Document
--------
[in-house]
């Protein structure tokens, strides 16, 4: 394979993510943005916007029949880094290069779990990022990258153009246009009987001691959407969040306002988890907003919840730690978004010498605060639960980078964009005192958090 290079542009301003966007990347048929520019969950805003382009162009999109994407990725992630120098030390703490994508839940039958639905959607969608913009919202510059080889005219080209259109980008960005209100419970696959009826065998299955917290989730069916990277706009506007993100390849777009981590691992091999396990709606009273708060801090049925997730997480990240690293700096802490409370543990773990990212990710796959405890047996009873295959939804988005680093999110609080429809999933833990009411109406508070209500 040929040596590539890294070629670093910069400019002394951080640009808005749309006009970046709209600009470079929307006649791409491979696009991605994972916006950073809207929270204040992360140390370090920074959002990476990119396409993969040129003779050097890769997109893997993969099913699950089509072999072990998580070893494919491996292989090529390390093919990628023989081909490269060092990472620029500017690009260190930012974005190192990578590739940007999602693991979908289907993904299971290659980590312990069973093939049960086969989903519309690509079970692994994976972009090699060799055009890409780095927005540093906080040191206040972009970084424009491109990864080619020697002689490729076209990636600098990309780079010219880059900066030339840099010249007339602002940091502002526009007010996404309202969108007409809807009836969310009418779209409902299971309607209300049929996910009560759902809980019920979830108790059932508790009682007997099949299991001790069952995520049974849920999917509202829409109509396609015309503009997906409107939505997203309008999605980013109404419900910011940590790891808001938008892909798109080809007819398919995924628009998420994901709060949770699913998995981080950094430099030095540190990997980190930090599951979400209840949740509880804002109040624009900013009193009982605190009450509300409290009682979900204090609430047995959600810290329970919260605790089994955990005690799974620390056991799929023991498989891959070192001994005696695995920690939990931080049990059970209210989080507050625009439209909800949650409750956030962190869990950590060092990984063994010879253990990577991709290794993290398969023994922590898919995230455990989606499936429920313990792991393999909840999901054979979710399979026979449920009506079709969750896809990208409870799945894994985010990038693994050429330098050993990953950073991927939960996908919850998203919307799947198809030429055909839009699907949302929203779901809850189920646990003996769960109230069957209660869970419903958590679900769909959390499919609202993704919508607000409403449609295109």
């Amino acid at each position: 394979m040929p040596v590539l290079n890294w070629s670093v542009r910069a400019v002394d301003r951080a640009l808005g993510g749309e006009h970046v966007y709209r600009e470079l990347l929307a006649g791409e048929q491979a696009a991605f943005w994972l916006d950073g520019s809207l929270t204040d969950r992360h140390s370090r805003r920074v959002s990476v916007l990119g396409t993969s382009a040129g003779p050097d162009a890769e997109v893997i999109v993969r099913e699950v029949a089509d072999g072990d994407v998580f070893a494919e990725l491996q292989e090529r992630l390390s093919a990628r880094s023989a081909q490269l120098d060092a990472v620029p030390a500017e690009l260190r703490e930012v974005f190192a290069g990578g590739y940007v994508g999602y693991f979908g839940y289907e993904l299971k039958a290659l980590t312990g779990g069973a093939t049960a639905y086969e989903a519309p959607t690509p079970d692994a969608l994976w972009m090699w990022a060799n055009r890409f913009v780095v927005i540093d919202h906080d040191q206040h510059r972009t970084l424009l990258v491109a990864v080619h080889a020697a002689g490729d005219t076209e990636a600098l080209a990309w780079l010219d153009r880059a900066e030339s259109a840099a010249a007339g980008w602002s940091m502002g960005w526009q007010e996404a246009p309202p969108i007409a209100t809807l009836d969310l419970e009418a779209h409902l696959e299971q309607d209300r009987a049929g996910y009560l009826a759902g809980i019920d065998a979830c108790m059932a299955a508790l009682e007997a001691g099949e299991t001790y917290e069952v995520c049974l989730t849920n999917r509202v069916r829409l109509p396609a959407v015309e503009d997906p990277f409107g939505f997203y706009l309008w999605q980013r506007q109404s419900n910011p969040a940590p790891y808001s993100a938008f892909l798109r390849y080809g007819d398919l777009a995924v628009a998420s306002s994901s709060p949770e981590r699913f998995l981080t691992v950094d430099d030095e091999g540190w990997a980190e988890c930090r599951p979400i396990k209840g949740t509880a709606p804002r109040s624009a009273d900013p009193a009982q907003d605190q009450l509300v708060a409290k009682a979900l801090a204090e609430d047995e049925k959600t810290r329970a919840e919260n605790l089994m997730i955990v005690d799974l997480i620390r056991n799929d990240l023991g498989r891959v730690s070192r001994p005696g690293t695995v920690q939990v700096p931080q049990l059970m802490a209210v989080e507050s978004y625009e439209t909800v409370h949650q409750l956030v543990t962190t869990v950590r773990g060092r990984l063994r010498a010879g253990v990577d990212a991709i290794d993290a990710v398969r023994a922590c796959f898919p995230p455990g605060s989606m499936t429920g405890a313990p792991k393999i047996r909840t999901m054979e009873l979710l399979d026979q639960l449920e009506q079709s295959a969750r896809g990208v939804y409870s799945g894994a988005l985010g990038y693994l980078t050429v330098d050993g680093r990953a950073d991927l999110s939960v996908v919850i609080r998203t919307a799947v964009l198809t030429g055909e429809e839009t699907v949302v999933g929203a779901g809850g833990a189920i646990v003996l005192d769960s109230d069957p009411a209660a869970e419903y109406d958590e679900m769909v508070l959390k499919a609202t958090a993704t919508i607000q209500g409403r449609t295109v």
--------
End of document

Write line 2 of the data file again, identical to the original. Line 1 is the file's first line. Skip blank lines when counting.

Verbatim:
């Protein structure tokens, strides 16, 4: 394979993510943005916007029949880094290069779990990022990258153009246009009987001691959407969040306002988890907003919840730690978004010498605060639960980078964009005192958090 290079542009301003966007990347048929520019969950805003382009162009999109994407990725992630120098030390703490994508839940039958639905959607969608913009919202510059080889005219080209259109980008960005209100419970696959009826065998299955917290989730069916990277706009506007993100390849777009981590691992091999396990709606009273708060801090049925997730997480990240690293700096802490409370543990773990990212990710796959405890047996009873295959939804988005680093999110609080429809999933833990009411109406508070209500 040929040596590539890294070629670093910069400019002394951080640009808005749309006009970046709209600009470079929307006649791409491979696009991605994972916006950073809207929270204040992360140390370090920074959002990476990119396409993969040129003779050097890769997109893997993969099913699950089509072999072990998580070893494919491996292989090529390390093919990628023989081909490269060092990472620029500017690009260190930012974005190192990578590739940007999602693991979908289907993904299971290659980590312990069973093939049960086969989903519309690509079970692994994976972009090699060799055009890409780095927005540093906080040191206040972009970084424009491109990864080619020697002689490729076209990636600098990309780079010219880059900066030339840099010249007339602002940091502002526009007010996404309202969108007409809807009836969310009418779209409902299971309607209300049929996910009560759902809980019920979830108790059932508790009682007997099949299991001790069952995520049974849920999917509202829409109509396609015309503009997906409107939505997203309008999605980013109404419900910011940590790891808001938008892909798109080809007819398919995924628009998420994901709060949770699913998995981080950094430099030095540190990997980190930090599951979400209840949740509880804002109040624009900013009193009982605190009450509300409290009682979900204090609430047995959600810290329970919260605790089994955990005690799974620390056991799929023991498989891959070192001994005696695995920690939990931080049990059970209210989080507050625009439209909800949650409750956030962190869990950590060092990984063994010879253990990577991709290794993290398969023994922590898919995230455990989606499936429920313990792991393999909840999901054979979710399979026979449920009506079709969750896809990208409870799945894994985010990038693994050429330098050993990953950073991927939960996908919850998203919307799947198809030429055909839009699907949302929203779901809850189920646990003996769960109230069957209660869970419903958590679900769909959390499919609202993704919508607000409403449609295109």